Oh look! Once again, it's the most depressing day of the year!
I am playing along. Today is pretty depressing, all right. I woke up with that dreadful Monday feeling and the day has not become much better since then. Oh fine, it's not THAT bad. It just seems that every annoying task at work needs to be done today, and none of the fun stuff. Also I have "Caledonia" stuck in my head. Bah.
The reason for this is the fact that I nicked a bunch of tapes for Mabel from the antique shop down the road (they have a Free Stuff table!). One of them I grabbed only because it had a cover of "Caledonia", which is a good maudlin song for wishing I wasn't in Edmonton. The cover was actually half-decent, but as it turns out the tape also includes the song that wins my vote for "Worst Lyrics Ever". This song did not even bother to rhyme for the most part, but when it did, it stooped to rhyming "dawdle" and "toddle".
I believe it was along the lines of, "Please come home soon and don't dawdle, I've been missing you ever since I could toddle", which, as you will note, has the added benefit of making next to no sense. Kept me amused on the drive to Rocky, anyway.
Rocky was fun. I staged a House marathon since Grace was kind enough to nick the DVDs off her friend. Saw Tim, who has grown an even more redneck facial-hair arrangement. And of course attended Myrtle's funeral, which was very good in general. Except for the fact that the former rector GOT HER NAME WRONG FOUR TIMES AT HER OWN FUNERAL! The last time he said something about how "Mabel" had a long and wonderful life her daughter JennyBelle finally yelled out, "Myrtle! Her name is Myrtle!"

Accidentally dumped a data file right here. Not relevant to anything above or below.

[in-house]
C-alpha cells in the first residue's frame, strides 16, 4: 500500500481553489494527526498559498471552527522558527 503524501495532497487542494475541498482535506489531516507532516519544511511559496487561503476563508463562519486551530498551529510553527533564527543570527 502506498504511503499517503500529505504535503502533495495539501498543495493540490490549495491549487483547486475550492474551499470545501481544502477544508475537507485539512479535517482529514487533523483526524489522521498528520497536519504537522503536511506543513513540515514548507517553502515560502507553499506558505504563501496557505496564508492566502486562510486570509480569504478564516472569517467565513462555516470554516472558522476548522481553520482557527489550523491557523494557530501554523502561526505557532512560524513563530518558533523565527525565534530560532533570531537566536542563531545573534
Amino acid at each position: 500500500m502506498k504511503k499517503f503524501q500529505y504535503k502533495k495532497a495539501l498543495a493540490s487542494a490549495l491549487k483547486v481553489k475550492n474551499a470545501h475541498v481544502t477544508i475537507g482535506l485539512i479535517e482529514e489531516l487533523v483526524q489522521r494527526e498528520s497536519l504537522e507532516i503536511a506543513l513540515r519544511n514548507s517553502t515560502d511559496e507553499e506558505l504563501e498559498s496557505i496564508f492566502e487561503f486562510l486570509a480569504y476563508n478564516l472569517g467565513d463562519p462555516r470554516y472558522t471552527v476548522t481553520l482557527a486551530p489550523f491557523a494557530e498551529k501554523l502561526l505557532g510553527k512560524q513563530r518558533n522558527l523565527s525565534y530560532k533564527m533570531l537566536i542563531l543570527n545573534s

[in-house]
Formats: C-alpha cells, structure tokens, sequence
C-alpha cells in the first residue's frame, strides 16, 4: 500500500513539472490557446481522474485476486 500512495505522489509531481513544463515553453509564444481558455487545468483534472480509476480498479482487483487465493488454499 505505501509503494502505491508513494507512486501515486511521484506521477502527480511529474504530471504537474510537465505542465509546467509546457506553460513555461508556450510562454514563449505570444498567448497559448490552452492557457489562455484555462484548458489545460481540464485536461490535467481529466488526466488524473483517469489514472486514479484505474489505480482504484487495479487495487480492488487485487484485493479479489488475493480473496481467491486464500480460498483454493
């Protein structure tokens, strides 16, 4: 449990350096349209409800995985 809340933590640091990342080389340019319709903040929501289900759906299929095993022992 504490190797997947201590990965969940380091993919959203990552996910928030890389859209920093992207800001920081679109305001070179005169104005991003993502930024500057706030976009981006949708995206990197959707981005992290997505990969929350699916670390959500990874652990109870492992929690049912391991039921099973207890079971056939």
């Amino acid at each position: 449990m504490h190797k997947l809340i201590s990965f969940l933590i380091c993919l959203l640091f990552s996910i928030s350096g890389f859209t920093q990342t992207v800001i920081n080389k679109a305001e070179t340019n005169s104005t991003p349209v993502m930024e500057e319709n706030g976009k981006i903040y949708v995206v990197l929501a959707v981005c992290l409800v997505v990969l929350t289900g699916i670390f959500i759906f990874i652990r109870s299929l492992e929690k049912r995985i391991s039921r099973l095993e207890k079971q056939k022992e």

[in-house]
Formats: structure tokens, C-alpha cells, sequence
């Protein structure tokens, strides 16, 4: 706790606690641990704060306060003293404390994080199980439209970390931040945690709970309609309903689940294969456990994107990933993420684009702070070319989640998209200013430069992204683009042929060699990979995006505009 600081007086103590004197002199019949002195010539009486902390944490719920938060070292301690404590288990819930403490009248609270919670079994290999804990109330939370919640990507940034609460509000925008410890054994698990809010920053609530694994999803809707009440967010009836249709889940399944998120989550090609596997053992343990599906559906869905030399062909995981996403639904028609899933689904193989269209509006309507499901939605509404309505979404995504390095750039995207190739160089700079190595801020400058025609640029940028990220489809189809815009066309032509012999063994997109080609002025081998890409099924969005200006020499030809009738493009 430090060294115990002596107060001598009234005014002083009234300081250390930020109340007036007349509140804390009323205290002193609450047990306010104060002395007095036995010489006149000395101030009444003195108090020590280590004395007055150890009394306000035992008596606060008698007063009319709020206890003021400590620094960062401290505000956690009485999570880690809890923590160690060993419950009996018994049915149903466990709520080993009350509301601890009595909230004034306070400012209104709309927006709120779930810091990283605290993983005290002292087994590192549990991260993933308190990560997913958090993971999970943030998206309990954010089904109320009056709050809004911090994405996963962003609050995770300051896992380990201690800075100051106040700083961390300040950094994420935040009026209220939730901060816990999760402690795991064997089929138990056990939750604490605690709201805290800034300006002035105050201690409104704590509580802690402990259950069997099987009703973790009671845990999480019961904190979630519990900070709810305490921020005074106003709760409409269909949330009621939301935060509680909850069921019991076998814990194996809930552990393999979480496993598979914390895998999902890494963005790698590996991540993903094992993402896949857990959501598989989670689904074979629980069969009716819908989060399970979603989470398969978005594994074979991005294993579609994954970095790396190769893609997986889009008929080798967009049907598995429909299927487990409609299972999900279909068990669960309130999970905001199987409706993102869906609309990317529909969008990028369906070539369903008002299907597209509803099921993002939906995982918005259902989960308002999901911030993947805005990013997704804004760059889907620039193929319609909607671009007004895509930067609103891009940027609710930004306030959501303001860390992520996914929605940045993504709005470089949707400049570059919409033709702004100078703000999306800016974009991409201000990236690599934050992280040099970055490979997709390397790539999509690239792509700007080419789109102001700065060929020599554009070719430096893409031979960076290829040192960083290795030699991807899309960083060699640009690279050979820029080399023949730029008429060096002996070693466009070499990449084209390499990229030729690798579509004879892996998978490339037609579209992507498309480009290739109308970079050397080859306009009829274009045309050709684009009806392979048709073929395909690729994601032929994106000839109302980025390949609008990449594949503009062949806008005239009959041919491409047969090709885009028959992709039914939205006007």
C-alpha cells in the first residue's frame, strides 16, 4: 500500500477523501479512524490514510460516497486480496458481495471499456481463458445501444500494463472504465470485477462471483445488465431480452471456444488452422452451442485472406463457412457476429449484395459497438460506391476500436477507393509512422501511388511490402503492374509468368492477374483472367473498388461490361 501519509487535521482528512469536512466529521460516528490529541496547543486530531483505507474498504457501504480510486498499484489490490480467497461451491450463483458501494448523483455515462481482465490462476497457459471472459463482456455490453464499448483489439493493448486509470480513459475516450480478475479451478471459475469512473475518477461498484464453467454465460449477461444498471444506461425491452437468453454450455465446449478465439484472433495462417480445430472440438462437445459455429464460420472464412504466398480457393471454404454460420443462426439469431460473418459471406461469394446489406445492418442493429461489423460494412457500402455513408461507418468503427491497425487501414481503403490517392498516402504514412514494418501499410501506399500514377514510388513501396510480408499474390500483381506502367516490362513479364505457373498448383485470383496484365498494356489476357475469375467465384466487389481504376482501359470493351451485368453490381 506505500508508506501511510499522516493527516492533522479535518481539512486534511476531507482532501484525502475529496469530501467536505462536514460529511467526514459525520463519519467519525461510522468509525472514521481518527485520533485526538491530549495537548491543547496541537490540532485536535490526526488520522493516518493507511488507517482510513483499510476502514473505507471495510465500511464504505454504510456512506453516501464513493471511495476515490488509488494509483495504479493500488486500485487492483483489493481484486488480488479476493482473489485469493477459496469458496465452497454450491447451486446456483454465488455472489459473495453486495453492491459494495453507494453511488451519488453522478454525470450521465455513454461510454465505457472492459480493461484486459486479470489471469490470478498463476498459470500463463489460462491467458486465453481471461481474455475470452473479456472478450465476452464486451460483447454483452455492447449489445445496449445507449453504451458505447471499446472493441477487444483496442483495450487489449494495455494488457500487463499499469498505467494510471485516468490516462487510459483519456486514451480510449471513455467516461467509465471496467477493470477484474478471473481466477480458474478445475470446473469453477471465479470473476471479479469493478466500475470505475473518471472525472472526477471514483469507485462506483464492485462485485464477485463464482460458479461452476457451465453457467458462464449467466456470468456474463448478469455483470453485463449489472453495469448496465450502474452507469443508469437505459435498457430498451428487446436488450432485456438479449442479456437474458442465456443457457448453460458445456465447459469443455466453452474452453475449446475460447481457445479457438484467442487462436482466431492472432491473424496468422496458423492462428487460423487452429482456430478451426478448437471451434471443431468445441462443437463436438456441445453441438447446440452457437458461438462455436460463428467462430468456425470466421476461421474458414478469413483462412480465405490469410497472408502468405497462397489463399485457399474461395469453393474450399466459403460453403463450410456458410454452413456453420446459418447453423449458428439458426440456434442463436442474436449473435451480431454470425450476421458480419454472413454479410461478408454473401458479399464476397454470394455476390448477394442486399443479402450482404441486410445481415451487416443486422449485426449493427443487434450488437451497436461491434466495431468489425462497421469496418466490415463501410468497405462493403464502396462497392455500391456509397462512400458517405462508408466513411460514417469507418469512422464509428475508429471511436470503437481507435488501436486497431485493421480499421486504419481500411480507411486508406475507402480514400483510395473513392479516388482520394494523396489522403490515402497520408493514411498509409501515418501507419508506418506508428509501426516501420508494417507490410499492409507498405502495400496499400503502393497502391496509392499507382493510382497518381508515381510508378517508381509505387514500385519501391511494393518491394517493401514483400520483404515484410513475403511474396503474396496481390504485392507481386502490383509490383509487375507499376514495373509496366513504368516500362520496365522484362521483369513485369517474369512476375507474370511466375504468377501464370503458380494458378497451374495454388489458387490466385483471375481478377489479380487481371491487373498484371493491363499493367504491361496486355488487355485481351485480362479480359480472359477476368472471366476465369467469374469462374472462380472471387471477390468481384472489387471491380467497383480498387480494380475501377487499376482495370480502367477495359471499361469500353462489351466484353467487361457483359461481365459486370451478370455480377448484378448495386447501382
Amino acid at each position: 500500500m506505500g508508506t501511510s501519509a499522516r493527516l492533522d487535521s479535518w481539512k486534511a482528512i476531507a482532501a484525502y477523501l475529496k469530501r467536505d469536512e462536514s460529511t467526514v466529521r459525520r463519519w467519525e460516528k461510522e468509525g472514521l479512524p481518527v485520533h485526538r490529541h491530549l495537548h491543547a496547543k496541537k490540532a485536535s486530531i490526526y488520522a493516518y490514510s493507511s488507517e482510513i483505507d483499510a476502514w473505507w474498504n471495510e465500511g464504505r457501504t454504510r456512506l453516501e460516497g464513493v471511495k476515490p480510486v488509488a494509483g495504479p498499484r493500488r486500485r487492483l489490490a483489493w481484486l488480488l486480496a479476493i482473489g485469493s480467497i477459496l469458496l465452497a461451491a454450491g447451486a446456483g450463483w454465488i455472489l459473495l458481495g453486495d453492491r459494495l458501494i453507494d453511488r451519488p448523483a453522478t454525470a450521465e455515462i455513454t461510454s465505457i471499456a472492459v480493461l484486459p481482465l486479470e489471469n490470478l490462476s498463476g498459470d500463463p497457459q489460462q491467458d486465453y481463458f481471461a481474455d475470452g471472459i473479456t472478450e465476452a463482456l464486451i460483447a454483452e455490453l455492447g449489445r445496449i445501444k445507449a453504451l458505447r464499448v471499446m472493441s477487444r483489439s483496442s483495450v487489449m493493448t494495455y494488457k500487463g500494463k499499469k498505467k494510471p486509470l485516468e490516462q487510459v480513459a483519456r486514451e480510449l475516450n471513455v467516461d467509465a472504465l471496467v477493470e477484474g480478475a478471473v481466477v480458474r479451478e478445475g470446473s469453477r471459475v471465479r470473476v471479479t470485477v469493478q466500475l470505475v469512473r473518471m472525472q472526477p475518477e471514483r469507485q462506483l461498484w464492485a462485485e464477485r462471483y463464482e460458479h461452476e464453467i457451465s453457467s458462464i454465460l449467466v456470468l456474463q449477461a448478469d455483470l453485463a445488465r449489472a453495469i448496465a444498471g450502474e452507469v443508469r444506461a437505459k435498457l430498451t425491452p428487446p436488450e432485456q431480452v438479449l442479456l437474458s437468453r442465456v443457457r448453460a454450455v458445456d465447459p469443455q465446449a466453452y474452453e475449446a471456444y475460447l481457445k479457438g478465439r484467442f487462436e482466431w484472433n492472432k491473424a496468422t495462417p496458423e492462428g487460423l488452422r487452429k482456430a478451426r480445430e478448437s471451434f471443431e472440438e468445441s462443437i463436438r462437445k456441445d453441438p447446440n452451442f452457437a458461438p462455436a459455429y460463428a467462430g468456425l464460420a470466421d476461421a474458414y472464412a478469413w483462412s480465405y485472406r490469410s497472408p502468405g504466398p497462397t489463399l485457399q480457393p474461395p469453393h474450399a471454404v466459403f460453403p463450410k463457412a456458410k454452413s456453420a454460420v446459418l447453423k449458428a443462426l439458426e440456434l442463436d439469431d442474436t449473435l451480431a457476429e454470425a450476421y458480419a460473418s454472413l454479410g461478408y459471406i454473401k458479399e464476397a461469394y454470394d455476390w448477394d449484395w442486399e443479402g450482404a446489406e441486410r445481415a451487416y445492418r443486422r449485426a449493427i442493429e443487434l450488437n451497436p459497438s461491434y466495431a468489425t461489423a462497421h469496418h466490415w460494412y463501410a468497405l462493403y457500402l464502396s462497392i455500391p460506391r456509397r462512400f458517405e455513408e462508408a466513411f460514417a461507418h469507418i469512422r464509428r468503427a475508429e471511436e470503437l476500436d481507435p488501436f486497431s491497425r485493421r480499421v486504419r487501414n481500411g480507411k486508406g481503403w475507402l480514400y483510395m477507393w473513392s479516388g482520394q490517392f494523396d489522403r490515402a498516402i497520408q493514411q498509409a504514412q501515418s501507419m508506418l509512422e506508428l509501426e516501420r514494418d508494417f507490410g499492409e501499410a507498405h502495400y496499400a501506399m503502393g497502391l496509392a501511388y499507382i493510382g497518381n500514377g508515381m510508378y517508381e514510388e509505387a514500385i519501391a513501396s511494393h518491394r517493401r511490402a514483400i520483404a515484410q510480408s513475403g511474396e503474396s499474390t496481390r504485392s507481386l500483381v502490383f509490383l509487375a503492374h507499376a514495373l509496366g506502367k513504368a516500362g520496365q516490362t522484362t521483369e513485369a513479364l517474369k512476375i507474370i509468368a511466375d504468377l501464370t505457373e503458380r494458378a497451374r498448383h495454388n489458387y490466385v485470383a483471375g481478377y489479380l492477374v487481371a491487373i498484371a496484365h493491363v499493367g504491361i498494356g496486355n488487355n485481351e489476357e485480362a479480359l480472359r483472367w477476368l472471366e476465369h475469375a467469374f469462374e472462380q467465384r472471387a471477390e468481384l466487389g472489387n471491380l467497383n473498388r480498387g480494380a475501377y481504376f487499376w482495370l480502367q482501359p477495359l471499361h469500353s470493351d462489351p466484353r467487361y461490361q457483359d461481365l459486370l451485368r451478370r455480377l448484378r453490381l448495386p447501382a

As dad says, it was a Fawlty Towers moment. Funny only because it's so excruciating. Neither dad nor I deal well with Fawlty Towers for that very reason - we both hate to watch people embarrass themselves. I must admit it livened up the funeral somewhat, though.
Also, I was very happy to note that the funeral included BOTH a song from the Kitchenaires (yay!) and a rendition of "How Great Thou Art" by Helen Brockman on her saw. This last gave me pause for thought. It always seemed perfectly normal to me as a child that church services might include an old lady playing hymns on a saw using a violin bow. Never struck me as at all strange. It was only later that I learned that playing the saw is somewhat of a rare talent. No idea where she learned it. Was nice to see her, anyway.